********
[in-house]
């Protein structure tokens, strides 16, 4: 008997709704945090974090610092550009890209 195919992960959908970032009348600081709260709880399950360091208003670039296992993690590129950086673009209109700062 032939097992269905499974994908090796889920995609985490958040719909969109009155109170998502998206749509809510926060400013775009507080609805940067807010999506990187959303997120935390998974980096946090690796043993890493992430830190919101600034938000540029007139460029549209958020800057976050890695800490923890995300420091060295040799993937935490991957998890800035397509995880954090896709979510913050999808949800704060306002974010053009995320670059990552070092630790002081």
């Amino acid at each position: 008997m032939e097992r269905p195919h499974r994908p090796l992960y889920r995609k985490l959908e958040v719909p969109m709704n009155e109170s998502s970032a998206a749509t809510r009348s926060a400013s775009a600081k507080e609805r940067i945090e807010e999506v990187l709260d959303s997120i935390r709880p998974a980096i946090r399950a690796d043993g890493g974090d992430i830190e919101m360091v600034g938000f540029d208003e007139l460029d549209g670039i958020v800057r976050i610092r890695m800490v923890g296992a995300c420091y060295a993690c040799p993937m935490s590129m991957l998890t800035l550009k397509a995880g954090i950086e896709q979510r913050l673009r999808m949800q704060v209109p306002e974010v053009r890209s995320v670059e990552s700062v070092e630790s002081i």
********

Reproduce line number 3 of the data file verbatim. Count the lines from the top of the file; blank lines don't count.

């Amino acid at each position: 008997m032939e097992r269905p195919h499974r994908p090796l992960y889920r995609k985490l959908e958040v719909p969109m709704n009155e109170s998502s970032a998206a749509t809510r009348s926060a400013s775009a600081k507080e609805r940067i945090e807010e999506v990187l709260d959303s997120i935390r709880p998974a980096i946090r399950a690796d043993g890493g974090d992430i830190e919101m360091v600034g938000f540029d208003e007139l460029d549209g670039i958020v800057r976050i610092r890695m800490v923890g296992a995300c420091y060295a993690c040799p993937m935490s590129m991957l998890t800035l550009k397509a995880g954090i950086e896709q979510r913050l673009r999808m949800q704060v209109p306002e974010v053009r890209s995320v670059e990552s700062v070092e630790s002081i």